Digital Literacy: Technical literacy

Technical literacy on a blank page in a dyslexia friendly font

Although 6th on the list of domains for the HEE digital literacy proficiency, technical proficiency is the first area that I want to discuss.  Although not many may see the benefit of being technically proficient, it does have its benefits when approaching digital literacy. Not only will these be beneficial in choosing a device, but also overcoming any problems or issues that are encountered. Not being able to overcome these issues without help may cause frustration in the development of digital literacy; and a lack of self-efficacy in the use of developed skills.

So, what does it mean to be technically proficient? What do you look for when choosing a computer? Or even a tablet or mobile device? All these questions are part of your technical proficiency in your digital literacy. Being able to determine what the differences between random access memory and storage can be the difference between a usable and unusable device. On some surveys that have been published students weren’t aware of what an operating system was. You may have encountered Android or Apple devices, and still not be aware that Android and Apple iOS are the operating systems.  Similarly, when choosing a computer or laptop, the choice of operating system is important when considering connecting to University network. Some networks don’t support operating systems like Chrome book but will readily work Windows from Microsoft, or Apple OS (the name changes too often to name one here).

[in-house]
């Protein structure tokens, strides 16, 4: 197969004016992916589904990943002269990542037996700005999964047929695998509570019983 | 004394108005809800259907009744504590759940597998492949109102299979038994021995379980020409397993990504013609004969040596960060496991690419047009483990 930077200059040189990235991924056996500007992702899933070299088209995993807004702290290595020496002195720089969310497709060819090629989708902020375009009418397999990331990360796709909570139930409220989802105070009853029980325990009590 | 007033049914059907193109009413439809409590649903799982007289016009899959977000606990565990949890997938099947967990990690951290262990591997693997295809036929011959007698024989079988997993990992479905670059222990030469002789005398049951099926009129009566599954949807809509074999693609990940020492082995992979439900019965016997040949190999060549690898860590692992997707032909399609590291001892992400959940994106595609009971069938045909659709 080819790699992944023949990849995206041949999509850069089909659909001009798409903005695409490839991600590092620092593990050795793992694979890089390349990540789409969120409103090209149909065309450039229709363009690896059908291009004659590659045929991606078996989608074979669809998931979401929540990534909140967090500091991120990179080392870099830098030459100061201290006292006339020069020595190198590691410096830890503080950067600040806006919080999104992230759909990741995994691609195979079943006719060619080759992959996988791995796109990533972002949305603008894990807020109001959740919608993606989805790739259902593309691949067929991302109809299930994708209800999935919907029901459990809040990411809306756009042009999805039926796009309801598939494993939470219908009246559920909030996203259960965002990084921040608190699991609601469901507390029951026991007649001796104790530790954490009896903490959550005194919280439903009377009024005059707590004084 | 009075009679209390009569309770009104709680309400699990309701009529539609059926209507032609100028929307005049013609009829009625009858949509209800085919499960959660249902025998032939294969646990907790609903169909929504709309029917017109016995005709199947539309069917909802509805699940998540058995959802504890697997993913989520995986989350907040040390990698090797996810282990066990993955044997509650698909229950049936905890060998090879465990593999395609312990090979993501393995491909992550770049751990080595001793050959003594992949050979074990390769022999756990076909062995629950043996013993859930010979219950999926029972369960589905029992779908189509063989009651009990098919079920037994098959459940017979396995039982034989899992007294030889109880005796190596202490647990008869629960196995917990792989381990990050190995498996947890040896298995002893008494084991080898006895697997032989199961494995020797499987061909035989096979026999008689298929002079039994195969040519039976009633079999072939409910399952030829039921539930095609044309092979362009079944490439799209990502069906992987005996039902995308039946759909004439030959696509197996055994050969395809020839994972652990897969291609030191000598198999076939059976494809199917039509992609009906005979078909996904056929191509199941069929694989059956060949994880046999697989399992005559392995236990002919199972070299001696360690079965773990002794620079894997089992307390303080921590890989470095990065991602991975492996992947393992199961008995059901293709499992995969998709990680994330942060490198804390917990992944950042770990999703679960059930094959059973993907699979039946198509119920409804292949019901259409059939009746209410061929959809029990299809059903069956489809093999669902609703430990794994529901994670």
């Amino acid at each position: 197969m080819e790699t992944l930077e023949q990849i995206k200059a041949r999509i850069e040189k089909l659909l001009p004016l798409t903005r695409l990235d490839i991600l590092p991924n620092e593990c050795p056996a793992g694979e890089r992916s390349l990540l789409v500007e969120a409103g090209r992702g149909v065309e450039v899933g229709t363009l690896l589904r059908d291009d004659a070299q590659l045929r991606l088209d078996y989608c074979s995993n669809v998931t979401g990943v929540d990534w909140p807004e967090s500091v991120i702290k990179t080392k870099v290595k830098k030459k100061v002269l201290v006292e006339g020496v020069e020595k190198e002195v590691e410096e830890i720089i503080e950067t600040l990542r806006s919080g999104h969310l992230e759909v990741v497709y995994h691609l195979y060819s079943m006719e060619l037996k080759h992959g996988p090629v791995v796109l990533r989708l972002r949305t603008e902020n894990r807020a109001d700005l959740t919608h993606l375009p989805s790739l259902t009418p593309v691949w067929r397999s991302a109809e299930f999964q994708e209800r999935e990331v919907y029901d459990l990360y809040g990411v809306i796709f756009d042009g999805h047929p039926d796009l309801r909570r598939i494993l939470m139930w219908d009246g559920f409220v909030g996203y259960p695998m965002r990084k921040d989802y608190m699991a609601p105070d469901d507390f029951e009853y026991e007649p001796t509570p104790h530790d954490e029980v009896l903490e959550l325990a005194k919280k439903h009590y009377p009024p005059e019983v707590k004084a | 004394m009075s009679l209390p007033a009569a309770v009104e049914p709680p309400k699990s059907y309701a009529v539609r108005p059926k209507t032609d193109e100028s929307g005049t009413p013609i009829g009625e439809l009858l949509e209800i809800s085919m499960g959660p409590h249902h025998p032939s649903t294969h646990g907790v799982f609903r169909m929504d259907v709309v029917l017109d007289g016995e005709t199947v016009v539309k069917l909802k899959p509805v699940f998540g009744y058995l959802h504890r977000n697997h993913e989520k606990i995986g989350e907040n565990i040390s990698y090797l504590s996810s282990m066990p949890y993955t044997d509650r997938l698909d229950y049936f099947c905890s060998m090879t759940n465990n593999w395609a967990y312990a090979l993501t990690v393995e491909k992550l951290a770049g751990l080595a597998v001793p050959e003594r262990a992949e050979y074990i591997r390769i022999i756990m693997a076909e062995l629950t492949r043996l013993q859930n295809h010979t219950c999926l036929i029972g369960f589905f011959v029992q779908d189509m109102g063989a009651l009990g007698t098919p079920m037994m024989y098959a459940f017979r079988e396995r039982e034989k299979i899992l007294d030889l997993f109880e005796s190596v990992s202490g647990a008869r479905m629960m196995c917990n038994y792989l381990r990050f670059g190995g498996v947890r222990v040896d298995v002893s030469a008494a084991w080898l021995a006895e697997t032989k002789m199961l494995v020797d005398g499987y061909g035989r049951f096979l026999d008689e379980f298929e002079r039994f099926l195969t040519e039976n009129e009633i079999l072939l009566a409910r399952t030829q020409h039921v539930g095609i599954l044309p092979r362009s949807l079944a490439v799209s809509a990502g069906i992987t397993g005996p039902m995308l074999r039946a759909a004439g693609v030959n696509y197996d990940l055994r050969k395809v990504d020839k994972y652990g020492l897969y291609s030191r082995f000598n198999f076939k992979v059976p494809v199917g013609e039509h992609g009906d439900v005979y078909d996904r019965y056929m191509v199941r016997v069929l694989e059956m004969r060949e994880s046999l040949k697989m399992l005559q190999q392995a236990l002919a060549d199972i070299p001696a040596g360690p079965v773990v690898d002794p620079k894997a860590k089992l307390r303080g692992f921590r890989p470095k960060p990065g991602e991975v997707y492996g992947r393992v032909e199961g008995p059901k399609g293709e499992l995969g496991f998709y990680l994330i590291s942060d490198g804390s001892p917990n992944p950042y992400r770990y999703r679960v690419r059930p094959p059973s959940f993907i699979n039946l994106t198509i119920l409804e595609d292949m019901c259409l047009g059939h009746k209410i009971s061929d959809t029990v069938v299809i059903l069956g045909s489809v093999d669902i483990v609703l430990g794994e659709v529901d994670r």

But what happens when it goes wrong? Fixing some of the simple problems with the computer can be obvious to some, but daunting to others. I have had experience of building my own computers from when I was 15, so I have no difficulty in taking a computer apart to fix it. (Well, this isn’t as easy it used to be especially with my Surface Pro.) Being aware that simple Press of F1 can bring up to help options for most programs, and help you out of a bind is a simple way of fixing a problem. If not, most answers are a simple Google away. I have to admit that I still use Google to help me when I come up against a problem that I haven’t encountered before, and there is normally a video to accompany to help guide.

What about using alternatives to input devices? I am currently dictating this through Microsoft Word to be uploaded onto my blog, because I find that the easiest and quickest way to type (dictate) these posts.  There are options out there to help with any difficulties you come across with accessibility, as a student or academic you may encounter them as a part of the university’s inclusivity strategy, chat you your learning technology teams or library for some help here. By the way, I also use the free ‘Dyslexie’ font as I write, I find it easier to read… I then change to Arial for submission or upload using the styles function (more about this here).

Technical skills involved with using the applications themselves tend to be ubiquitous. Although it could be daunting looking at Apple pages compared to Microsoft Word, the essential functions of the same. Building digital literacy means that you can transfer the skills of being able to use Microsoft Word, into the skills required to use Apple pages. There are no multiple free pieces of software that you can download and use without ever having to pay for software, and legally.

The best way to develop your technical skills is just a practice. Although it may be frustrating when you start, the moment you try and fail comma the better you will eventually be. You’ll be able to find out how to use software, but also delve into the inner workings of computer in his hardware components. Simple things like building your proficiency with typing may help remove some of this frustration by making more efficient and effective whilst practising in we may consider to be quite a basic skill. There are games available for this and I, and I’ve linked to some through this page.

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